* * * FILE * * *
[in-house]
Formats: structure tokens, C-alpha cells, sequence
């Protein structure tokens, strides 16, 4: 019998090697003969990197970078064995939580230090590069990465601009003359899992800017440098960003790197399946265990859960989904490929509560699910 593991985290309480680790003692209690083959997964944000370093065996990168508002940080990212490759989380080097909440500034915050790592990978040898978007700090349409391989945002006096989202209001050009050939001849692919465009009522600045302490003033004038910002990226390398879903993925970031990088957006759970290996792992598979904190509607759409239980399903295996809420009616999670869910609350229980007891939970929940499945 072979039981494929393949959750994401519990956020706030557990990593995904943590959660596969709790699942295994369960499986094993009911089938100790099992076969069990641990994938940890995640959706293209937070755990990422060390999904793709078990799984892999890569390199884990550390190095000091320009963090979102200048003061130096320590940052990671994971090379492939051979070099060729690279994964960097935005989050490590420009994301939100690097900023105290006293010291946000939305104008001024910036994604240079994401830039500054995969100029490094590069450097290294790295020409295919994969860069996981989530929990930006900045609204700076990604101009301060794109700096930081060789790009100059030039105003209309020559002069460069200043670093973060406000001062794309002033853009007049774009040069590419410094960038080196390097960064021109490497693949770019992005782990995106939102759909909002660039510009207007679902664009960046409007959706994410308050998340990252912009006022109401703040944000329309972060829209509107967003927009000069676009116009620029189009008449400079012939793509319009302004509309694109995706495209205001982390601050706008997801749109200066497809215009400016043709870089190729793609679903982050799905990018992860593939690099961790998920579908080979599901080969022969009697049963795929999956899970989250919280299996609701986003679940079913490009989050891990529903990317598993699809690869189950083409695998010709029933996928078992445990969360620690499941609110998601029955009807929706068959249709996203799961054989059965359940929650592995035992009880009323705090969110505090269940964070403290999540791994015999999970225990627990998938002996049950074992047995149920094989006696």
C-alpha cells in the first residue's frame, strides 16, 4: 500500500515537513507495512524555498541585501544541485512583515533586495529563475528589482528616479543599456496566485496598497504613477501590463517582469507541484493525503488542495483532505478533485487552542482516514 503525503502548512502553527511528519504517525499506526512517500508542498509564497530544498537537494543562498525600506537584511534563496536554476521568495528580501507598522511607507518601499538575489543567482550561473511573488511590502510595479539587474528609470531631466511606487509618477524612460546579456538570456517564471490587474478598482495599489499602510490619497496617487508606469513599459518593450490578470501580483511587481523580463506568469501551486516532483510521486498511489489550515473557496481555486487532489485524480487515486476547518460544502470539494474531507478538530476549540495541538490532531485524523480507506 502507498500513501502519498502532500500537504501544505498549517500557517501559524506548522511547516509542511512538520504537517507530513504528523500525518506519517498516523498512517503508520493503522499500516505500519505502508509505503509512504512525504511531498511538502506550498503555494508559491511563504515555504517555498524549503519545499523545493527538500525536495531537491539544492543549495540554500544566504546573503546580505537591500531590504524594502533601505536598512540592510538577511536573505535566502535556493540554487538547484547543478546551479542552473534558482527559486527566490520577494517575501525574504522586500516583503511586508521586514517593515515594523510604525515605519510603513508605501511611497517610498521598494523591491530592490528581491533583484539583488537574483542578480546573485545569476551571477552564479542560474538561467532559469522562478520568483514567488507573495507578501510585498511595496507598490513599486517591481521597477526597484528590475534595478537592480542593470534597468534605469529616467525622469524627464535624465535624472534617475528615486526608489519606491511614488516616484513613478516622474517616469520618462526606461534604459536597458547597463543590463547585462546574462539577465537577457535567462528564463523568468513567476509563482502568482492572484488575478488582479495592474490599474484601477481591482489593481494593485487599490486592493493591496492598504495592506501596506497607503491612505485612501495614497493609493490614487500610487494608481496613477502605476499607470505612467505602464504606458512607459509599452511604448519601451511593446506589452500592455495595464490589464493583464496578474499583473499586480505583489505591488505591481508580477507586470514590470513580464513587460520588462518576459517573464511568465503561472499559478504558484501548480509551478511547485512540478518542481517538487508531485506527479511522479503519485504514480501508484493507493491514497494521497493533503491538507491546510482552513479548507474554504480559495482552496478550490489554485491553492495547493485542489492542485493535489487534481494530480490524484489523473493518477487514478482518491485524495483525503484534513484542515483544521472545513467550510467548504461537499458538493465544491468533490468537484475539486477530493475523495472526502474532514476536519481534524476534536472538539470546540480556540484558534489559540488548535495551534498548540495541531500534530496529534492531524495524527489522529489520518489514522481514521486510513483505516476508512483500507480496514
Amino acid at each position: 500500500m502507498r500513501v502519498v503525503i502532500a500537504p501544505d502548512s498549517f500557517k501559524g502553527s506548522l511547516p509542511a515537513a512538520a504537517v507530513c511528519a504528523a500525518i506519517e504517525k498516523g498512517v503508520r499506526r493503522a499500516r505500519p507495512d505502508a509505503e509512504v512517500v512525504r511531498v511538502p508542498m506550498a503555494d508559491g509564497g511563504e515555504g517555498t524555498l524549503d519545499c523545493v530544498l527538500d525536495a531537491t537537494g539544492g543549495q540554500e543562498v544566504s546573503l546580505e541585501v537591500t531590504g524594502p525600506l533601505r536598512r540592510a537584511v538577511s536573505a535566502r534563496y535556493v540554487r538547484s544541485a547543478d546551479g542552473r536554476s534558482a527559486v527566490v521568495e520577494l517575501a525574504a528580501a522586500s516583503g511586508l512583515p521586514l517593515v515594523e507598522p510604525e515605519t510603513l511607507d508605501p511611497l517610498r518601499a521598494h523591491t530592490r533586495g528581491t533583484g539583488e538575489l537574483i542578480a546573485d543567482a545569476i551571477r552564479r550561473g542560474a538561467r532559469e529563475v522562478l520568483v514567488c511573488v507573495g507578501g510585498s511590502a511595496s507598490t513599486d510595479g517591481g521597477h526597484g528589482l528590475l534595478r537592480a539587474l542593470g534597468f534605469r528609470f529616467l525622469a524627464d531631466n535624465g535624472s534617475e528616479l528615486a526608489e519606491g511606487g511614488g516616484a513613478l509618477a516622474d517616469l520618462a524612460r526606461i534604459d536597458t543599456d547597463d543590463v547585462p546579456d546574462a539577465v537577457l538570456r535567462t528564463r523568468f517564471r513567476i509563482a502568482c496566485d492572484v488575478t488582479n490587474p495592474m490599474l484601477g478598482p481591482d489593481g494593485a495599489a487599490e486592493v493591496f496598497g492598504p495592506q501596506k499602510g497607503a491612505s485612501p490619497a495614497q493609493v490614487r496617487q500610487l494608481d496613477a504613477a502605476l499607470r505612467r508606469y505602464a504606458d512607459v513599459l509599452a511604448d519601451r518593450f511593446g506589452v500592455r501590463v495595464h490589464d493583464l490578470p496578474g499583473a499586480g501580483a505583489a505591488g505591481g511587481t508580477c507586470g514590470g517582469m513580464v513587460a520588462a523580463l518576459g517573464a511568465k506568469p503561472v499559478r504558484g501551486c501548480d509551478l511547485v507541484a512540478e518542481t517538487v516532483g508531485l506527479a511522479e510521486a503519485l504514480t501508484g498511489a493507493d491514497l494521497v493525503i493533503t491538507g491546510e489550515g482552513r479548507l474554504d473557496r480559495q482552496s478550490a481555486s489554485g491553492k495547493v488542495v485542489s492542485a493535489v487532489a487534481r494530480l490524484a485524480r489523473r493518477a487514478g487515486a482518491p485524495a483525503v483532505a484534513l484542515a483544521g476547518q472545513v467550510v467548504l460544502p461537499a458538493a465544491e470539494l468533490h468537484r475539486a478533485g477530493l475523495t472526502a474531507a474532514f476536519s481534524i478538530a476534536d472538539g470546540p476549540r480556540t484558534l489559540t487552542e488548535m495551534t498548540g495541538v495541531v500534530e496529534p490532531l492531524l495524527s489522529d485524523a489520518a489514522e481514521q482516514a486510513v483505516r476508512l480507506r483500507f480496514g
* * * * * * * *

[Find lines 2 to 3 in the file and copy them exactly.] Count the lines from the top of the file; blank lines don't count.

Formats: structure tokens, C-alpha cells, sequence
């Protein structure tokens, strides 16, 4: 019998090697003969990197970078064995939580230090590069990465601009003359899992800017440098960003790197399946265990859960989904490929509560699910 593991985290309480680790003692209690083959997964944000370093065996990168508002940080990212490759989380080097909440500034915050790592990978040898978007700090349409391989945002006096989202209001050009050939001849692919465009009522600045302490003033004038910002990226390398879903993925970031990088957006759970290996792992598979904190509607759409239980399903295996809420009616999670869910609350229980007891939970929940499945 072979039981494929393949959750994401519990956020706030557990990593995904943590959660596969709790699942295994369960499986094993009911089938100790099992076969069990641990994938940890995640959706293209937070755990990422060390999904793709078990799984892999890569390199884990550390190095000091320009963090979102200048003061130096320590940052990671994971090379492939051979070099060729690279994964960097935005989050490590420009994301939100690097900023105290006293010291946000939305104008001024910036994604240079994401830039500054995969100029490094590069450097290294790295020409295919994969860069996981989530929990930006900045609204700076990604101009301060794109700096930081060789790009100059030039105003209309020559002069460069200043670093973060406000001062794309002033853009007049774009040069590419410094960038080196390097960064021109490497693949770019992005782990995106939102759909909002660039510009207007679902664009960046409007959706994410308050998340990252912009006022109401703040944000329309972060829209509107967003927009000069676009116009620029189009008449400079012939793509319009302004509309694109995706495209205001982390601050706008997801749109200066497809215009400016043709870089190729793609679903982050799905990018992860593939690099961790998920579908080979599901080969022969009697049963795929999956899970989250919280299996609701986003679940079913490009989050891990529903990317598993699809690869189950083409695998010709029933996928078992445990969360620690499941609110998601029955009807929706068959249709996203799961054989059965359940929650592995035992009880009323705090969110505090269940964070403290999540791994015999999970225990627990998938002996049950074992047995149920094989006696």